We define our belongings as part of ourselves, and giving up on them hurts us. But a mess in an apartment is a mess in your head. By clearing space around we also clear up our consciousness, and vice versa. This process can teach us mindfulness and awareness, so keep reading to find out how you can attract some clarity into your life.
Determine the functionality of the area
Those rooms that do not have a clear purpose inevitably become a storehouse of unnecessary things. Decide why you need a room and only store items that serve that purpose. If the apartment is small, define the functions of the zones it’s divided into, not the whole room. In an uncluttered kitchen you will eat fewer cookies, and sleep better in a clean bedroom. This principle should be transferred to furniture as well: no makeup in the wardrobe, no newspapers on the dining table, and so on.
Accept the limitations
In fact, any space automatically limits the amount of things we can own. If you run out of space, believe us, you won’t come up with better organization ways to make more things fit in there. Buying a new closet, or even a bigger house, will not solve the problem. Put your belongings in the place where you will store them and get rid of everything that’s too much. The method should also be applied to mental things. For example, hourly, daily, monthly or yearly to-do lists limit the number of tasks in the same way a wardrobe limits the number of clothes. It doesn't always make sense to improve your time management skills, sometimes it's worth accepting natural limitations.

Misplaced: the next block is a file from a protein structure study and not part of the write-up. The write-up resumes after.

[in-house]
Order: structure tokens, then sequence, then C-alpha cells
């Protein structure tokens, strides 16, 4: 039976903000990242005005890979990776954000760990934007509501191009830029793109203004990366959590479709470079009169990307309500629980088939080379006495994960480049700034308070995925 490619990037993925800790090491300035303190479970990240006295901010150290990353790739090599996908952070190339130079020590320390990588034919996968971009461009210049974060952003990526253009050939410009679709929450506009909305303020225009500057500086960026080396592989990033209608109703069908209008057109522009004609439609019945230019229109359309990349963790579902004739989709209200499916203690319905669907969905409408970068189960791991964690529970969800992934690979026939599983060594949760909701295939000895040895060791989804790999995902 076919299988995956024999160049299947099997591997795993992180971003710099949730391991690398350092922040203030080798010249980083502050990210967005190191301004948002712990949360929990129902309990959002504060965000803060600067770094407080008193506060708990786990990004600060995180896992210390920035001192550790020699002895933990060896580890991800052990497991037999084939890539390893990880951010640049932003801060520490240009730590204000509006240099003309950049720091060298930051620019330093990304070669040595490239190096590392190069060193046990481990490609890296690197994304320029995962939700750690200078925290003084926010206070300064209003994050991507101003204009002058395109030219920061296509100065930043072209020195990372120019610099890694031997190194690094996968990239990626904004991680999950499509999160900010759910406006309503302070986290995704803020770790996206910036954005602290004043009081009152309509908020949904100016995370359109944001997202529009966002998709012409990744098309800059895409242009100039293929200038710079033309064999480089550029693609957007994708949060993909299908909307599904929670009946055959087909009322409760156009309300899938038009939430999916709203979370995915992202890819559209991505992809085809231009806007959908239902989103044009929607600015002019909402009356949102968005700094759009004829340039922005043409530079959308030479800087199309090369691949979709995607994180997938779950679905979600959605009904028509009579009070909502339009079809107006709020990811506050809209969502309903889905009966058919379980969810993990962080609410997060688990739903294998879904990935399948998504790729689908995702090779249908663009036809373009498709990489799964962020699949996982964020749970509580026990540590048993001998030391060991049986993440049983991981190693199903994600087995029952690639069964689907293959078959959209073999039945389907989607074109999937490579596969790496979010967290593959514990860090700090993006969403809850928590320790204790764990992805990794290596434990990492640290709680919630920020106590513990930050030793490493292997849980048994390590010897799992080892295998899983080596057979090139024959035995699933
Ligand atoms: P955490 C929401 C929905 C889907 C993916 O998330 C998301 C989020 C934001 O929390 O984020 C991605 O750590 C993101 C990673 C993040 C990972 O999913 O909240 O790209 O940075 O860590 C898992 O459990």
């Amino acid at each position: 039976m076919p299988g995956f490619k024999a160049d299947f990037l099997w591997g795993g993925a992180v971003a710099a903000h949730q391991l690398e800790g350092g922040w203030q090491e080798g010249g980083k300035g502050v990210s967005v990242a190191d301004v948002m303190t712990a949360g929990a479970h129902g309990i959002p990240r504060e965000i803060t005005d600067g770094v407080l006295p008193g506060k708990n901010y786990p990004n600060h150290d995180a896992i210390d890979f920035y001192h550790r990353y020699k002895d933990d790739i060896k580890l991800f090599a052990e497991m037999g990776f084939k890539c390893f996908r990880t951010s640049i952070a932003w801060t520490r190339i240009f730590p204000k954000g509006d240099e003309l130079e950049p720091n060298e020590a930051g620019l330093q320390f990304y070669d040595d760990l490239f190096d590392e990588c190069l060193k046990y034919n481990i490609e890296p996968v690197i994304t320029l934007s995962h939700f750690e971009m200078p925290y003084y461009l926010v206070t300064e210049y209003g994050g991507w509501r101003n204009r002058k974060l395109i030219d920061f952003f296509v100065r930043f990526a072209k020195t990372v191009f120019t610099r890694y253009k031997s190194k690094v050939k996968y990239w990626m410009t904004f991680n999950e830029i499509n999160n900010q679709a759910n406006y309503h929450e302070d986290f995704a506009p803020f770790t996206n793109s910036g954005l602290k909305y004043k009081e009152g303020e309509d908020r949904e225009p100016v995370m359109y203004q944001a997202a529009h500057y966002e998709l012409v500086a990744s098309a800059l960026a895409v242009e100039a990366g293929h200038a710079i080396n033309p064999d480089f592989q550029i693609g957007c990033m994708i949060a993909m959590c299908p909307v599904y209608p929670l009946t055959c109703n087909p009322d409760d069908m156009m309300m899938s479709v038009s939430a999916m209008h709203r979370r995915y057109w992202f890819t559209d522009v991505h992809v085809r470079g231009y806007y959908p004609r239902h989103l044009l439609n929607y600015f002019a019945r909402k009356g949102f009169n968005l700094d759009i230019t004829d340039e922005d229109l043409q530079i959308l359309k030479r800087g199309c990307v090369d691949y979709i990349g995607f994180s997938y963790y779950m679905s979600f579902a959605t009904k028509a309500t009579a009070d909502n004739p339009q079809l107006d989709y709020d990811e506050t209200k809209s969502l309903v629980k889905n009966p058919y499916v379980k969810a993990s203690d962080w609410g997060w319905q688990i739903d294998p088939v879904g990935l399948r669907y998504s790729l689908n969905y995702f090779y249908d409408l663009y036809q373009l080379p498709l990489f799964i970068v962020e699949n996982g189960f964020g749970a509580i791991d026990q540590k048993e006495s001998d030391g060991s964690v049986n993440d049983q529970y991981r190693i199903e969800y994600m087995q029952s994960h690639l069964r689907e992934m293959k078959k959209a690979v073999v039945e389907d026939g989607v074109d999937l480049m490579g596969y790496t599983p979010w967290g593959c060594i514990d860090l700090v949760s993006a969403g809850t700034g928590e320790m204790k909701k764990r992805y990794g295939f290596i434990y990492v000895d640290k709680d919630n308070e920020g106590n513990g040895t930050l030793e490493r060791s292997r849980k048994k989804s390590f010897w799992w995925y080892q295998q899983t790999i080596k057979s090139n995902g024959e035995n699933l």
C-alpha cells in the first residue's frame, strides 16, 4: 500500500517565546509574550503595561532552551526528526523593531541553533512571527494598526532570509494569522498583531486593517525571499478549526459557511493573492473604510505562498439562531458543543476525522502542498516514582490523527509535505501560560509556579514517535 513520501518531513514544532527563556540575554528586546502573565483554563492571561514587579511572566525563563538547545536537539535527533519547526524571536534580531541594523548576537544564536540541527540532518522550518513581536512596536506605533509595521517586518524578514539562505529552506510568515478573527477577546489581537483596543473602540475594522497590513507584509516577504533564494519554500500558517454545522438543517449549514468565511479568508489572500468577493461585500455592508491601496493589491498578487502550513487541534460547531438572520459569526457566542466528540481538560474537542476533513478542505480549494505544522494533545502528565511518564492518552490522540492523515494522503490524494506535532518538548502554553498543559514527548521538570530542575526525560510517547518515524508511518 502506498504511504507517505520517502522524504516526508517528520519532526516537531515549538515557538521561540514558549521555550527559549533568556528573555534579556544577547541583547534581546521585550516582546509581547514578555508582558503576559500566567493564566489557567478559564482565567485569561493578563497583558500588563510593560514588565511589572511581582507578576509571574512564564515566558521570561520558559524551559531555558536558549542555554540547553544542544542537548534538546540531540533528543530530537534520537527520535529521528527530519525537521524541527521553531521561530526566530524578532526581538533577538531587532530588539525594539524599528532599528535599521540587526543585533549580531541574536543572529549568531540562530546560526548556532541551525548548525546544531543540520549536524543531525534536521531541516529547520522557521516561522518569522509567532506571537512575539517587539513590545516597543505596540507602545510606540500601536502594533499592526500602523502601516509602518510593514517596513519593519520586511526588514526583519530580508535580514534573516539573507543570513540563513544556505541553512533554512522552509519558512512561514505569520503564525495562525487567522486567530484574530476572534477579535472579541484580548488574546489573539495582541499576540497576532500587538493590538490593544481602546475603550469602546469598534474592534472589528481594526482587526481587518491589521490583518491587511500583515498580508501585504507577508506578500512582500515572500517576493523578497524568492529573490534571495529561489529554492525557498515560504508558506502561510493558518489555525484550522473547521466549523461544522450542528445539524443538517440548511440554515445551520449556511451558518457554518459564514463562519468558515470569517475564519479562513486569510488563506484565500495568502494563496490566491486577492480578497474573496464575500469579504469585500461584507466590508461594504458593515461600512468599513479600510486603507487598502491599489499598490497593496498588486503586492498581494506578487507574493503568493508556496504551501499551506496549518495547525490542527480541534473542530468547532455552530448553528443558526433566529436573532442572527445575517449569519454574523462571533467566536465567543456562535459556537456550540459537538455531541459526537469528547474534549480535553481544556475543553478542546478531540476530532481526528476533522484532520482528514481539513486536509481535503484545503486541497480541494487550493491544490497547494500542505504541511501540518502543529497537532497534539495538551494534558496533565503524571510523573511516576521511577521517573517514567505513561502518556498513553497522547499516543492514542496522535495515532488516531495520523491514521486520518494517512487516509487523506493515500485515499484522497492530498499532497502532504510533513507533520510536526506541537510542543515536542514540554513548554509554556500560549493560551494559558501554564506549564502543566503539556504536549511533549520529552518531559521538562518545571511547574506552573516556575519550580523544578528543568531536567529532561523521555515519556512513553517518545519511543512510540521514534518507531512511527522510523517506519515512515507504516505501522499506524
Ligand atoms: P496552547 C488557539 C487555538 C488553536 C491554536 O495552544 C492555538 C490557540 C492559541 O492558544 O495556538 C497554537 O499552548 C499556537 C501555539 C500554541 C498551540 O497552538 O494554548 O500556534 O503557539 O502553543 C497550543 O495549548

Turn cleaning into meditation
Firstly, meditations are all about mindfulness, and cleaning is very alike ‒ it’s about a conscious attitude towards things. Secondly, body and hand movements while cleaning can make us more focused and alert. Psychologists confirm that cleaning is a ritual that helps to gain control over constant restless thoughts.
How exactly do you turn cleaning into a meditation? Focus on tactile sensations. For example, blogger Karon Grieve, while washing the dishes, focuses on the texture, warmth, and the feel of soap bubbles bursting ‒ her breathing deepens and her mind calms down. And if you don't feel like turning cleaning into the process of reaching the state of Zen, turn on the music: it can also reduce stress greatly. However, if you prefer a calm atmosphere, noise-cancelling earplugs can help take care of that.
Objectively evaluate things
Fumiko Sasaki, the author of the book "Goodbye, Things: The New Japanese Minimalism", encourages you to ask yourself one question: "If I somehow suddenly lost it, would I want to buy it again at full price?" If the answer is “no”, then you don't need it.
Give up everything that does not bring joy
Choose things that are worthy of staying with you at the moment relying on the emotions that they evoke. If you take something in your hands and feel a burst of joy, keep it. This “joy or no joy” criteria is applicable for decluttering, but it also has psychological potential: we indulge in reminiscence of the past through the contact with things, and getting rid of them takes away our emotional burden. This allows us to live here and now instead of inhibiting our memories.
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